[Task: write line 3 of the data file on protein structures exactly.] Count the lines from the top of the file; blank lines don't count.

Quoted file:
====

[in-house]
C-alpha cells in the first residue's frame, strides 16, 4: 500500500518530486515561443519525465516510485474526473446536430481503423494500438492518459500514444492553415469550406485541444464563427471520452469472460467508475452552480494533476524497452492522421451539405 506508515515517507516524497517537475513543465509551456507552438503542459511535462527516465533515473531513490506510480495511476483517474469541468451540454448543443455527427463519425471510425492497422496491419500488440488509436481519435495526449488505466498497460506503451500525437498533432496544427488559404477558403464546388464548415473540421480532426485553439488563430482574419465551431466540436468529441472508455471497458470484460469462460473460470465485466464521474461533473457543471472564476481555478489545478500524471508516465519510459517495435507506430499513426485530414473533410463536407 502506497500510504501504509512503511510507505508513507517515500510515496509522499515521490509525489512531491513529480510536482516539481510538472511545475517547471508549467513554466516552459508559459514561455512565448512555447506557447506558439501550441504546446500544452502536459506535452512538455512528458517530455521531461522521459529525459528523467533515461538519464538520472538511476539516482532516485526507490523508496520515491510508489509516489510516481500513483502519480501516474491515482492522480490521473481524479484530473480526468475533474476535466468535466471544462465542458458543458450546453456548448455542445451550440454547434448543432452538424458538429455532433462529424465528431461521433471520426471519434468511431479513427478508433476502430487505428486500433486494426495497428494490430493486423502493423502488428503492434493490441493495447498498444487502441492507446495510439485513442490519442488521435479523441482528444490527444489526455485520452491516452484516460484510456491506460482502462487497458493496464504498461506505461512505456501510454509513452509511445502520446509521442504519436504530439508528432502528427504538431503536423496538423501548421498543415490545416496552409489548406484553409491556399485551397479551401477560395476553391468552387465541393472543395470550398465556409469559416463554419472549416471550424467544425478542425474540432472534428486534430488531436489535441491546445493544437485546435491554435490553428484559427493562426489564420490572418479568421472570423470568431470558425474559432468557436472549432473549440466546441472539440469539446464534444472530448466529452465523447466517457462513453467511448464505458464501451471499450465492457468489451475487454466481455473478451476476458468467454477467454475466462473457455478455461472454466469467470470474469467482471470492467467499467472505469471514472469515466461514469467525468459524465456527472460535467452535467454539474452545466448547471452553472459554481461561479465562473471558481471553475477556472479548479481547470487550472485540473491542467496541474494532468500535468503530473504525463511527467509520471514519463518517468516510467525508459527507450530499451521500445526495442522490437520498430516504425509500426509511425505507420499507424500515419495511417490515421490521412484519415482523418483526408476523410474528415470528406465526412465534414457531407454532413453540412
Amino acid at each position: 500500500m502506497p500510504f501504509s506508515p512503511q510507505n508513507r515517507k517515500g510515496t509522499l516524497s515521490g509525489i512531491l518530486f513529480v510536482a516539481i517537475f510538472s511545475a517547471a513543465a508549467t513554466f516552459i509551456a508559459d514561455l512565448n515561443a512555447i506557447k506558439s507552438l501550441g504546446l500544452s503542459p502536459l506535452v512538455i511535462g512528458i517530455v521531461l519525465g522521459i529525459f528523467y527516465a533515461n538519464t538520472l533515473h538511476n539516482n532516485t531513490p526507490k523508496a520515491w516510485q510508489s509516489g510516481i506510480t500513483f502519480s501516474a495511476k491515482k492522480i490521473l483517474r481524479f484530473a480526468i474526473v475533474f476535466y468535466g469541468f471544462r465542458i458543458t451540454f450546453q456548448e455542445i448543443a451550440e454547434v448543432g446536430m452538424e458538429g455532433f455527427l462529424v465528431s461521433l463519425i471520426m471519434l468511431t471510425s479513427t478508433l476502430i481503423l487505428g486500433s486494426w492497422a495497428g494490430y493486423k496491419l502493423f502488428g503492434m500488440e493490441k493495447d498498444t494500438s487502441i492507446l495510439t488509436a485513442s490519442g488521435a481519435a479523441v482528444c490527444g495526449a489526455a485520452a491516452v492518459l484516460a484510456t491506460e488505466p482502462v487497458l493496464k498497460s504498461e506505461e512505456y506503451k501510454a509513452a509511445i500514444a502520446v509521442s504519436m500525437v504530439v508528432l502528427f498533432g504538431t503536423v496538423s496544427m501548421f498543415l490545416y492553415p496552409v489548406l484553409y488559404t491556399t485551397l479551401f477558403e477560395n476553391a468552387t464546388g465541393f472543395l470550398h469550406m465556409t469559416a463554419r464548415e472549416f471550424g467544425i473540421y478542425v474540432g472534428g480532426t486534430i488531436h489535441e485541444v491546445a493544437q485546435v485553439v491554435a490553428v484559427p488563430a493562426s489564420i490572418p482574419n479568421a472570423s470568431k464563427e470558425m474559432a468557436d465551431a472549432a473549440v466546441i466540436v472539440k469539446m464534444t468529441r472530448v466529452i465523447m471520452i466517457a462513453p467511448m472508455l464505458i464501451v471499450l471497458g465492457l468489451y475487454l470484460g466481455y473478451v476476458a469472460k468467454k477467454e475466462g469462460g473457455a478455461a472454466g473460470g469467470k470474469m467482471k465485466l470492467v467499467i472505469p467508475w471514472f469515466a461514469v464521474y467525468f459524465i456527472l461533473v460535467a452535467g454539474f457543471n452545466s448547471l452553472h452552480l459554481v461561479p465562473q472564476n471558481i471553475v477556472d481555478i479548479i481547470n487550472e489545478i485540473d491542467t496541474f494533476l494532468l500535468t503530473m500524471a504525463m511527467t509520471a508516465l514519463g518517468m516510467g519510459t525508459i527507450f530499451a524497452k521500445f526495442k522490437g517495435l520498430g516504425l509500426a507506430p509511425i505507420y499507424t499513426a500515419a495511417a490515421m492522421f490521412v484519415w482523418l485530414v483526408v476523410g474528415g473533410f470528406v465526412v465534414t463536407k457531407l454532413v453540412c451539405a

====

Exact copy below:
Amino acid at each position: 500500500m502506497p500510504f501504509s506508515p512503511q510507505n508513507r515517507k517515500g510515496t509522499l516524497s515521490g509525489i512531491l518530486f513529480v510536482a516539481i517537475f510538472s511545475a517547471a513543465a508549467t513554466f516552459i509551456a508559459d514561455l512565448n515561443a512555447i506557447k506558439s507552438l501550441g504546446l500544452s503542459p502536459l506535452v512538455i511535462g512528458i517530455v521531461l519525465g522521459i529525459f528523467y527516465a533515461n538519464t538520472l533515473h538511476n539516482n532516485t531513490p526507490k523508496a520515491w516510485q510508489s509516489g510516481i506510480t500513483f502519480s501516474a495511476k491515482k492522480i490521473l483517474r481524479f484530473a480526468i474526473v475533474f476535466y468535466g469541468f471544462r465542458i458543458t451540454f450546453q456548448e455542445i448543443a451550440e454547434v448543432g446536430m452538424e458538429g455532433f455527427l462529424v465528431s461521433l463519425i471520426m471519434l468511431t471510425s479513427t478508433l476502430i481503423l487505428g486500433s486494426w492497422a495497428g494490430y493486423k496491419l502493423f502488428g503492434m500488440e493490441k493495447d498498444t494500438s487502441i492507446l495510439t488509436a485513442s490519442g488521435a481519435a479523441v482528444c490527444g495526449a489526455a485520452a491516452v492518459l484516460a484510456t491506460e488505466p482502462v487497458l493496464k498497460s504498461e506505461e512505456y506503451k501510454a509513452a509511445i500514444a502520446v509521442s504519436m500525437v504530439v508528432l502528427f498533432g504538431t503536423v496538423s496544427m501548421f498543415l490545416y492553415p496552409v489548406l484553409y488559404t491556399t485551397l479551401f477558403e477560395n476553391a468552387t464546388g465541393f472543395l470550398h469550406m465556409t469559416a463554419r464548415e472549416f471550424g467544425i473540421y478542425v474540432g472534428g480532426t486534430i488531436h489535441e485541444v491546445a493544437q485546435v485553439v491554435a490553428v484559427p488563430a493562426s489564420i490572418p482574419n479568421a472570423s470568431k464563427e470558425m474559432a468557436d465551431a472549432a473549440v466546441i466540436v472539440k469539446m464534444t468529441r472530448v466529452i465523447m471520452i466517457a462513453p467511448m472508455l464505458i464501451v471499450l471497458g465492457l468489451y475487454l470484460g466481455y473478451v476476458a469472460k468467454k477467454e475466462g469462460g473457455a478455461a472454466g473460470g469467470k470474469m467482471k465485466l470492467v467499467i472505469p467508475w471514472f469515466a461514469v464521474y467525468f459524465i456527472l461533473v460535467a452535467g454539474f457543471n452545466s448547471l452553472h452552480l459554481v461561479p465562473q472564476n471558481i471553475v477556472d481555478i479548479i481547470n487550472e489545478i485540473d491542467t496541474f494533476l494532468l500535468t503530473m500524471a504525463m511527467t509520471a508516465l514519463g518517468m516510467g519510459t525508459i527507450f530499451a524497452k521500445f526495442k522490437g517495435l520498430g516504425l509500426a507506430p509511425i505507420y499507424t499513426a500515419a495511417a490515421m492522421f490521412v484519415w482523418l485530414v483526408v476523410g474528415g473533410f470528406v465526412v465534414t463536407k457531407l454532413v453540412c451539405a